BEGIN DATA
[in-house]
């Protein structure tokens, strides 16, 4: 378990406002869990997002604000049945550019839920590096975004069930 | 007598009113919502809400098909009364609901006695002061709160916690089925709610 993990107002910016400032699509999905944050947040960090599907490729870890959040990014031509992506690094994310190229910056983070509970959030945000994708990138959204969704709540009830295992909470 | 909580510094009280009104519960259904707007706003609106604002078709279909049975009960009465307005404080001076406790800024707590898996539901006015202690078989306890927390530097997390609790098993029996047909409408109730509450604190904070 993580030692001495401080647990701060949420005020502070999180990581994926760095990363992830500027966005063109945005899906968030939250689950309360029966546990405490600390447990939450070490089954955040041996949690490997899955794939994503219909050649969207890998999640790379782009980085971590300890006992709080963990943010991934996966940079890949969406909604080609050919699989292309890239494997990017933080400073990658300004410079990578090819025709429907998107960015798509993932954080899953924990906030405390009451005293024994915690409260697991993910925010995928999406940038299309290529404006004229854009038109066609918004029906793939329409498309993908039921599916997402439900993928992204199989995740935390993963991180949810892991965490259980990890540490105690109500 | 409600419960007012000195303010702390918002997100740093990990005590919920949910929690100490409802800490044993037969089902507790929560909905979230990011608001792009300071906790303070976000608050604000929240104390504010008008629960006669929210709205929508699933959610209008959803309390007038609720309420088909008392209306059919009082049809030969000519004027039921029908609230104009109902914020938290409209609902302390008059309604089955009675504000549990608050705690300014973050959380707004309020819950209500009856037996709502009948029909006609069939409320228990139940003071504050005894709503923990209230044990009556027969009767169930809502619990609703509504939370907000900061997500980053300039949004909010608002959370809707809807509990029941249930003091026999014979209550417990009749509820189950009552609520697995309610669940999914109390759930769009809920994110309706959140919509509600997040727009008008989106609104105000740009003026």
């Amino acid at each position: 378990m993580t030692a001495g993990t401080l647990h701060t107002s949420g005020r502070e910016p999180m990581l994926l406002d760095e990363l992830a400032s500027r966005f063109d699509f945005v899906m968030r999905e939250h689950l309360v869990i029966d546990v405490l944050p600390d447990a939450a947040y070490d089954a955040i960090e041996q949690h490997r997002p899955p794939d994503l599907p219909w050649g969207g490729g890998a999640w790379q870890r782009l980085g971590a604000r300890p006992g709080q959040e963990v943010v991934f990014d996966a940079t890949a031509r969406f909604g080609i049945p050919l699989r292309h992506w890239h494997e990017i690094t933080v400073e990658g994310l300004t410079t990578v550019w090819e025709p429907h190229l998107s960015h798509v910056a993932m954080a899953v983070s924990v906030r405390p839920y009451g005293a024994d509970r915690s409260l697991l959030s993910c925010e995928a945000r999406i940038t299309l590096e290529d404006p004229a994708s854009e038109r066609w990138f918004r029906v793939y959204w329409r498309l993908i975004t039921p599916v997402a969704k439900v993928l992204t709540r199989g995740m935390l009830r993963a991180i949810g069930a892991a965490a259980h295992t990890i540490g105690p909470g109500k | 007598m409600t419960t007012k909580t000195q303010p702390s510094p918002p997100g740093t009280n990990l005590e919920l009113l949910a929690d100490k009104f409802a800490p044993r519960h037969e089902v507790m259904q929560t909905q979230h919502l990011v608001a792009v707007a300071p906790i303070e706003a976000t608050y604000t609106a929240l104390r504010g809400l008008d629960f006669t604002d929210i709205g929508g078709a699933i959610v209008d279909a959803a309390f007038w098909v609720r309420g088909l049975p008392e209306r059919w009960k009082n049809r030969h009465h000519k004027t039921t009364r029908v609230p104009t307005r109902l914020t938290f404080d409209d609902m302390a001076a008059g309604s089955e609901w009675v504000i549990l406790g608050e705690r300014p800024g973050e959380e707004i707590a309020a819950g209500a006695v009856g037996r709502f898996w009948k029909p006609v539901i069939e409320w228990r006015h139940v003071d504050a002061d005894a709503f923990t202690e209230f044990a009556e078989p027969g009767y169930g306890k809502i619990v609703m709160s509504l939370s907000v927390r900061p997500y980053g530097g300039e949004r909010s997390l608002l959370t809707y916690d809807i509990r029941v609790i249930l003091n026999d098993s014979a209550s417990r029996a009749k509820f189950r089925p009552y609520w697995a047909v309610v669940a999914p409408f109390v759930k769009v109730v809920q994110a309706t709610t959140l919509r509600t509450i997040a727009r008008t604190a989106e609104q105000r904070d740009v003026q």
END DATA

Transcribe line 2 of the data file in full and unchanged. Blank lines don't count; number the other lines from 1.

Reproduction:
């Protein structure tokens, strides 16, 4: 378990406002869990997002604000049945550019839920590096975004069930 | 007598009113919502809400098909009364609901006695002061709160916690089925709610 993990107002910016400032699509999905944050947040960090599907490729870890959040990014031509992506690094994310190229910056983070509970959030945000994708990138959204969704709540009830295992909470 | 909580510094009280009104519960259904707007706003609106604002078709279909049975009960009465307005404080001076406790800024707590898996539901006015202690078989306890927390530097997390609790098993029996047909409408109730509450604190904070 993580030692001495401080647990701060949420005020502070999180990581994926760095990363992830500027966005063109945005899906968030939250689950309360029966546990405490600390447990939450070490089954955040041996949690490997899955794939994503219909050649969207890998999640790379782009980085971590300890006992709080963990943010991934996966940079890949969406909604080609050919699989292309890239494997990017933080400073990658300004410079990578090819025709429907998107960015798509993932954080899953924990906030405390009451005293024994915690409260697991993910925010995928999406940038299309290529404006004229854009038109066609918004029906793939329409498309993908039921599916997402439900993928992204199989995740935390993963991180949810892991965490259980990890540490105690109500 | 409600419960007012000195303010702390918002997100740093990990005590919920949910929690100490409802800490044993037969089902507790929560909905979230990011608001792009300071906790303070976000608050604000929240104390504010008008629960006669929210709205929508699933959610209008959803309390007038609720309420088909008392209306059919009082049809030969000519004027039921029908609230104009109902914020938290409209609902302390008059309604089955009675504000549990608050705690300014973050959380707004309020819950209500009856037996709502009948029909006609069939409320228990139940003071504050005894709503923990209230044990009556027969009767169930809502619990609703509504939370907000900061997500980053300039949004909010608002959370809707809807509990029941249930003091026999014979209550417990009749509820189950009552609520697995309610669940999914109390759930769009809920994110309706959140919509509600997040727009008008989106609104105000740009003026």